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I genuinely do wonder how other mothers live their lives and "do it all" with various situations, different amount of kiddos, and diverse strengths and weaknesses. I think it's encouraging to hear the struggles and triumphs of mothers and the common bonds we all share.
But all of that wondering can quickly cross over into the dangerous territory of comparing. If you've ever spent any embarrassingly depressing amounts of time on Instagram wondering why your life sucks so much in comparison to that mom who just gave birth and is somehow lounging in a bikini two day postpartum with a fresh manicure, it's not only a complete waste of time, but it's really damaging as well.
And it's taken me a really long time (like eight years of parenting long), but I'm finally starting to see that there are so many things about motherhood that you really should not care about, like...
If you've ever met a mom, found out how
many kids she has, then contrasted/compared anything about her life to your
own, you know what I'm talking about.
It doesn't matter if you have two and she has 10; you are both different people with different strengths, make-ups, health, backgrounds and abilities. You're no better, no worse, so it's pointless to compare.
Yes, some women pull of the "skinny
pregnant" look and some women pull of gaining weight by drinking air, but
there's all one mutual goal in mind, I swear. (I'm talking about the baby,
guys, if that wasn't clear.)
Side note: my 7-year-old was sitting next to me while I wrote this article and her mouth dropped open when she saw that lovely picture of me above. "Mom!" she exclaimed. "Your belly was huge!" Why yes, yes it was.
Another mother making a different choice (for whatever reason) does not take away from your choice.
It's normal for us to want to validate our own choices by thinking they are "the best"—and they may just be the best for us and our family at that particular time—but that doesn't mean what's best for us may be best for everyone at every time in every situation. Another mother making a different choice (for whatever reason) does not take away from your choice, and that's an important but difficult lesson sometimes.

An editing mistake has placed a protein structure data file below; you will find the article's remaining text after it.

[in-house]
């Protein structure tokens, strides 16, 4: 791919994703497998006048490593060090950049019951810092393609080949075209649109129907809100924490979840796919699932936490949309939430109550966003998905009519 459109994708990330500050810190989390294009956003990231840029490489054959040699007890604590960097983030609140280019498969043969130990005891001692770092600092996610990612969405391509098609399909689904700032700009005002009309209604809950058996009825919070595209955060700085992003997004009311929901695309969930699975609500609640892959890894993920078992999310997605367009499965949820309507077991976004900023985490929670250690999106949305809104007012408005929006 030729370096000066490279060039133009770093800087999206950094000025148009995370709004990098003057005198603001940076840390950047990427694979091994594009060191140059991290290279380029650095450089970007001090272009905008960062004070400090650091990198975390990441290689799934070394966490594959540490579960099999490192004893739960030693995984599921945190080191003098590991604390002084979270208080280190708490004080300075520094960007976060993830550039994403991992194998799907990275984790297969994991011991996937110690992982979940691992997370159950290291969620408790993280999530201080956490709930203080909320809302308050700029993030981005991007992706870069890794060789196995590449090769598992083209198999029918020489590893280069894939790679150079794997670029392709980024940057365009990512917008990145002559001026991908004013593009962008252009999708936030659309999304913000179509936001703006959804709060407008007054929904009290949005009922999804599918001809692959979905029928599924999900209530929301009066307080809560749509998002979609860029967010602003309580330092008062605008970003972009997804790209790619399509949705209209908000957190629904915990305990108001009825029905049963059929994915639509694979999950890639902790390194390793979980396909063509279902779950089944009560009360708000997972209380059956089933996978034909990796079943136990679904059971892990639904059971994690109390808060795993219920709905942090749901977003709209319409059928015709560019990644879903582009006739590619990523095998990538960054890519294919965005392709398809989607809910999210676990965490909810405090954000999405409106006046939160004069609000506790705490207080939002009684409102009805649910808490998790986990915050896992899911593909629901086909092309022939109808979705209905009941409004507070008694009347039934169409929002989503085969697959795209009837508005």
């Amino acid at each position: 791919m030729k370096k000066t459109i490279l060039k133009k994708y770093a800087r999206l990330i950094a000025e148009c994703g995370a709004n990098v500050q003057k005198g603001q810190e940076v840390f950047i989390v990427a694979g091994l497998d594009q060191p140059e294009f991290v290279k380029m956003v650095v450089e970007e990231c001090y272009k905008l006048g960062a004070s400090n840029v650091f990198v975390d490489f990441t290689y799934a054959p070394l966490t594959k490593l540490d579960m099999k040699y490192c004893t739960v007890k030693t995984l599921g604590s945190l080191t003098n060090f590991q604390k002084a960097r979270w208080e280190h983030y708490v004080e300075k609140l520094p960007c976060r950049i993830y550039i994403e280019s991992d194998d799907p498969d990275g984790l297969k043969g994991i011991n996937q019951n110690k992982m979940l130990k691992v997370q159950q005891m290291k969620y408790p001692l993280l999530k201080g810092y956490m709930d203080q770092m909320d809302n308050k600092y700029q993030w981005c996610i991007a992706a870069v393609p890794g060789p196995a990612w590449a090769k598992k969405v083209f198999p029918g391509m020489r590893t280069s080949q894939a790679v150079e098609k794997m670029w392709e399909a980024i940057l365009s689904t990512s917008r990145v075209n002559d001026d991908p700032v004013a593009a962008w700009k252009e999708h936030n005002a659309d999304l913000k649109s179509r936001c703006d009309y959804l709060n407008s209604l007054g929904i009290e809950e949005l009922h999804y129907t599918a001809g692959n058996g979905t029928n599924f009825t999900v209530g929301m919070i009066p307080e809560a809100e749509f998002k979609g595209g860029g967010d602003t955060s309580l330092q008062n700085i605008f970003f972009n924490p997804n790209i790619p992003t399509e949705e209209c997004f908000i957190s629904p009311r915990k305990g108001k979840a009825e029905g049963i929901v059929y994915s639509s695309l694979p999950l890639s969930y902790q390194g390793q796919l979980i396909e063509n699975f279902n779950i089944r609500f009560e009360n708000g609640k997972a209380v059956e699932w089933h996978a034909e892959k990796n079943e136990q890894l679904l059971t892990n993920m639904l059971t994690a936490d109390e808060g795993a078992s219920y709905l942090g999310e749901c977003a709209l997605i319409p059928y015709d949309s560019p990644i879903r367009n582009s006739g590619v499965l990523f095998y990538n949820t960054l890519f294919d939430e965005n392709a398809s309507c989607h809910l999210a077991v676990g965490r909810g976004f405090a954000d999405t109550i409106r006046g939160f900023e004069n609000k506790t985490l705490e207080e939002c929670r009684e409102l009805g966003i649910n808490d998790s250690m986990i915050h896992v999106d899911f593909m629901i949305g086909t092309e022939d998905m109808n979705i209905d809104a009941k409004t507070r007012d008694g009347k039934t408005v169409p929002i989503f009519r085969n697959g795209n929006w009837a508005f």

Maybe the thought of enrolling your baby in day care makes you want to puke with anxiety or maybe the thought of ever staying home to clean mashed carrots out of a higher chair causes you to pull your hair out, but the fact is, the ability to support one another to have a real choice in staying home or working is a beautiful, beautiful thing.
5. How long she breastfeeds
If it's not hurting you, honestly, what does it matter? Cow's milk or breast milk, is there that big of a difference, even if you don't necessarily want to breastfeed a kindergartener or your friend's kid?
6. What you look like after giving birth
Apparently, professional styling after birth is a "thing" now and on one hand, while I certainly believe every mom deserves to do what makes her feel best after the hard work of labor and delivery, can we also believe that birth is beautiful no matter what?